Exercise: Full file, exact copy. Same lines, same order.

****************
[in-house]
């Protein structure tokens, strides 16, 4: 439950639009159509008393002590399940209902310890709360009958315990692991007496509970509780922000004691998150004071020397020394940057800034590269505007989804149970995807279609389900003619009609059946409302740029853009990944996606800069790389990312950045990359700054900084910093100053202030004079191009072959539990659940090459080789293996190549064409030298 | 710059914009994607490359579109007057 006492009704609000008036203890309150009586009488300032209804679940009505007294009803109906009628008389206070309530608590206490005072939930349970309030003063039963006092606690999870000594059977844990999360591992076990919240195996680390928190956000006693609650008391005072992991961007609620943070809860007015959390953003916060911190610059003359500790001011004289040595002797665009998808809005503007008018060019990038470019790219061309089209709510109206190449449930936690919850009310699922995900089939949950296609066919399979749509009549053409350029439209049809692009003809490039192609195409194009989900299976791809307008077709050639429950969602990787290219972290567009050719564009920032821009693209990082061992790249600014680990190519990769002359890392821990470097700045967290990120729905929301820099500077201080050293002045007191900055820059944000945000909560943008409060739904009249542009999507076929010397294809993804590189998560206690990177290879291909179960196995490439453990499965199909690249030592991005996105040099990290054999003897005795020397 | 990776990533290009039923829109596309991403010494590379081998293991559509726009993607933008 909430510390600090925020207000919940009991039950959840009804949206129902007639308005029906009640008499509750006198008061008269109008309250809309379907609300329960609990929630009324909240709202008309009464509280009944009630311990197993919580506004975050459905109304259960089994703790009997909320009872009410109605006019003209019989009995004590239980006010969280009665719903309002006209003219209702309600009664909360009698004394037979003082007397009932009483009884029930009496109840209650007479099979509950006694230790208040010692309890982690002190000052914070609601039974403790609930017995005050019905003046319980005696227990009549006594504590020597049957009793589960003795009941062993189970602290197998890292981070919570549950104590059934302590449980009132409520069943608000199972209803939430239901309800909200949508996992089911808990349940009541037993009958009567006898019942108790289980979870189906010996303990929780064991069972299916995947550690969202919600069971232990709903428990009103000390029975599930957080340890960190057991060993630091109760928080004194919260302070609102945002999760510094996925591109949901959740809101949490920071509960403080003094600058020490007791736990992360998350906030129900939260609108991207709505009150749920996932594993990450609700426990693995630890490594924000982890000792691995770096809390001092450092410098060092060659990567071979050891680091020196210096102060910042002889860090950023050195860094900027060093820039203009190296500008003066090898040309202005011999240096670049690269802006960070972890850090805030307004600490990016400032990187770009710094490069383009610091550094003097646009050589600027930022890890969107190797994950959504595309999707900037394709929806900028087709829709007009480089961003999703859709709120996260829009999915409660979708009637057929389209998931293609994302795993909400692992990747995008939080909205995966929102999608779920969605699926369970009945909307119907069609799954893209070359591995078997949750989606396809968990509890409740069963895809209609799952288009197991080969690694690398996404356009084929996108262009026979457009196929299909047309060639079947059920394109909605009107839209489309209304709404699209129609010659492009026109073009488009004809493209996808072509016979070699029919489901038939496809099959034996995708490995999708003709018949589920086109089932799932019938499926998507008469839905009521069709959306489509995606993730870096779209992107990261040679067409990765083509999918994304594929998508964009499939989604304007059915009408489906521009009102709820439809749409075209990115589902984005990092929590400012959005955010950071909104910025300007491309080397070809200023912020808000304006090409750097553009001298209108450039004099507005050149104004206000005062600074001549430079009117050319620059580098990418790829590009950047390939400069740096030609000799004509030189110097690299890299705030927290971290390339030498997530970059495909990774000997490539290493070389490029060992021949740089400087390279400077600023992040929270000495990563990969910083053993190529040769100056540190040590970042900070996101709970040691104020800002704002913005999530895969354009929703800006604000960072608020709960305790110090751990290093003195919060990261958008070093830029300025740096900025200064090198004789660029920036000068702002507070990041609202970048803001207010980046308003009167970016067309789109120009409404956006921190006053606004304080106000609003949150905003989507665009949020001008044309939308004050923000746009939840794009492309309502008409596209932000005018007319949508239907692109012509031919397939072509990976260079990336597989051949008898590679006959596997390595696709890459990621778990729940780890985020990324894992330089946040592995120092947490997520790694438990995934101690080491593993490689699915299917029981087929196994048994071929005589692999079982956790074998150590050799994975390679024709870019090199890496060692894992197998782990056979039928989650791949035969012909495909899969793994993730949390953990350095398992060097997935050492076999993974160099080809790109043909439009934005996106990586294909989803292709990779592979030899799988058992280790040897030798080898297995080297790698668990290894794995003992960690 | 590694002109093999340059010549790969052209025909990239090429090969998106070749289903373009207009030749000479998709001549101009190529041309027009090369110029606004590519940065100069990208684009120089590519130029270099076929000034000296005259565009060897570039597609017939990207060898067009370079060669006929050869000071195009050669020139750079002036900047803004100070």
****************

[in-house]
């Protein structure tokens, strides 16, 4: 439950639009159509008393002590399940209902310890709360009958315990692991007496509970509780922000004691998150004071020397020394940057800034590269505007989804149970995807279609389900003619009609059946409302740029853009990944996606800069790389990312950045990359700054900084910093100053202030004079191009072959539990659940090459080789293996190549064409030298 | 710059914009994607490359579109007057 006492009704609000008036203890309150009586009488300032209804679940009505007294009803109906009628008389206070309530608590206490005072939930349970309030003063039963006092606690999870000594059977844990999360591992076990919240195996680390928190956000006693609650008391005072992991961007609620943070809860007015959390953003916060911190610059003359500790001011004289040595002797665009998808809005503007008018060019990038470019790219061309089209709510109206190449449930936690919850009310699922995900089939949950296609066919399979749509009549053409350029439209049809692009003809490039192609195409194009989900299976791809307008077709050639429950969602990787290219972290567009050719564009920032821009693209990082061992790249600014680990190519990769002359890392821990470097700045967290990120729905929301820099500077201080050293002045007191900055820059944000945000909560943008409060739904009249542009999507076929010397294809993804590189998560206690990177290879291909179960196995490439453990499965199909690249030592991005996105040099990290054999003897005795020397 | 990776990533290009039923829109596309991403010494590379081998293991559509726009993607933008 909430510390600090925020207000919940009991039950959840009804949206129902007639308005029906009640008499509750006198008061008269109008309250809309379907609300329960609990929630009324909240709202008309009464509280009944009630311990197993919580506004975050459905109304259960089994703790009997909320009872009410109605006019003209019989009995004590239980006010969280009665719903309002006209003219209702309600009664909360009698004394037979003082007397009932009483009884029930009496109840209650007479099979509950006694230790208040010692309890982690002190000052914070609601039974403790609930017995005050019905003046319980005696227990009549006594504590020597049957009793589960003795009941062993189970602290197998890292981070919570549950104590059934302590449980009132409520069943608000199972209803939430239901309800909200949508996992089911808990349940009541037993009958009567006898019942108790289980979870189906010996303990929780064991069972299916995947550690969202919600069971232990709903428990009103000390029975599930957080340890960190057991060993630091109760928080004194919260302070609102945002999760510094996925591109949901959740809101949490920071509960403080003094600058020490007791736990992360998350906030129900939260609108991207709505009150749920996932594993990450609700426990693995630890490594924000982890000792691995770096809390001092450092410098060092060659990567071979050891680091020196210096102060910042002889860090950023050195860094900027060093820039203009190296500008003066090898040309202005011999240096670049690269802006960070972890850090805030307004600490990016400032990187770009710094490069383009610091550094003097646009050589600027930022890890969107190797994950959504595309999707900037394709929806900028087709829709007009480089961003999703859709709120996260829009999915409660979708009637057929389209998931293609994302795993909400692992990747995008939080909205995966929102999608779920969605699926369970009945909307119907069609799954893209070359591995078997949750989606396809968990509890409740069963895809209609799952288009197991080969690694690398996404356009084929996108262009026979457009196929299909047309060639079947059920394109909605009107839209489309209304709404699209129609010659492009026109073009488009004809493209996808072509016979070699029919489901038939496809099959034996995708490995999708003709018949589920086109089932799932019938499926998507008469839905009521069709959306489509995606993730870096779209992107990261040679067409990765083509999918994304594929998508964009499939989604304007059915009408489906521009009102709820439809749409075209990115589902984005990092929590400012959005955010950071909104910025300007491309080397070809200023912020808000304006090409750097553009001298209108450039004099507005050149104004206000005062600074001549430079009117050319620059580098990418790829590009950047390939400069740096030609000799004509030189110097690299890299705030927290971290390339030498997530970059495909990774000997490539290493070389490029060992021949740089400087390279400077600023992040929270000495990563990969910083053993190529040769100056540190040590970042900070996101709970040691104020800002704002913005999530895969354009929703800006604000960072608020709960305790110090751990290093003195919060990261958008070093830029300025740096900025200064090198004789660029920036000068702002507070990041609202970048803001207010980046308003009167970016067309789109120009409404956006921190006053606004304080106000609003949150905003989507665009949020001008044309939308004050923000746009939840794009492309309502008409596209932000005018007319949508239907692109012509031919397939072509990976260079990336597989051949008898590679006959596997390595696709890459990621778990729940780890985020990324894992330089946040592995120092947490997520790694438990995934101690080491593993490689699915299917029981087929196994048994071929005589692999079982956790074998150590050799994975390679024709870019090199890496060692894992197998782990056979039928989650791949035969012909495909899969793994993730949390953990350095398992060097997935050492076999993974160099080809790109043909439009934005996106990586294909989803292709990779592979030899799988058992280790040897030798080898297995080297790698668990290894794995003992960690 | 590694002109093999340059010549790969052209025909990239090429090969998106070749289903373009207009030749000479998709001549101009190529041309027009090369110029606004590519940065100069990208684009120089590519130029270099076929000034000296005259565009060897570039597609017939990207060898067009370079060669006929050869000071195009050669020139750079002036900047803004100070």